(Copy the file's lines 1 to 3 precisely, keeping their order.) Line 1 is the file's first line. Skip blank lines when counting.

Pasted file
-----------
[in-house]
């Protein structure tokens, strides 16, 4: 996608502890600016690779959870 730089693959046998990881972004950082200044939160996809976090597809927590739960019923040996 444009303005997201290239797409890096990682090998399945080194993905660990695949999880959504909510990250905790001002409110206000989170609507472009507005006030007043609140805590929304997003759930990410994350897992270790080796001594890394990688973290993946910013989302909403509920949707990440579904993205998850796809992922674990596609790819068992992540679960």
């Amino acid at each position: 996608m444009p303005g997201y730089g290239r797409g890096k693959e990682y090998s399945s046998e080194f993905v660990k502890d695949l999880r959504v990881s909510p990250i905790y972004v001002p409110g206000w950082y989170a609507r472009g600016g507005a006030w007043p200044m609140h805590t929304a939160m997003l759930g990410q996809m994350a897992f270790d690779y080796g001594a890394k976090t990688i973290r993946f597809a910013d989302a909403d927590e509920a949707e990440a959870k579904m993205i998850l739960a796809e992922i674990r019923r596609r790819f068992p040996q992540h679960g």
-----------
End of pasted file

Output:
[in-house]
């Protein structure tokens, strides 16, 4: 996608502890600016690779959870 730089693959046998990881972004950082200044939160996809976090597809927590739960019923040996 444009303005997201290239797409890096990682090998399945080194993905660990695949999880959504909510990250905790001002409110206000989170609507472009507005006030007043609140805590929304997003759930990410994350897992270790080796001594890394990688973290993946910013989302909403509920949707990440579904993205998850796809992922674990596609790819068992992540679960």
């Amino acid at each position: 996608m444009p303005g997201y730089g290239r797409g890096k693959e990682y090998s399945s046998e080194f993905v660990k502890d695949l999880r959504v990881s909510p990250i905790y972004v001002p409110g206000w950082y989170a609507r472009g600016g507005a006030w007043p200044m609140h805590t929304a939160m997003l759930g990410q996809m994350a897992f270790d690779y080796g001594a890394k976090t990688i973290r993946f597809a910013d989302a909403d927590e509920a949707e990440a959870k579904m993205i998850l739960a796809e992922i674990r019923r596609r790819f068992p040996q992540h679960g």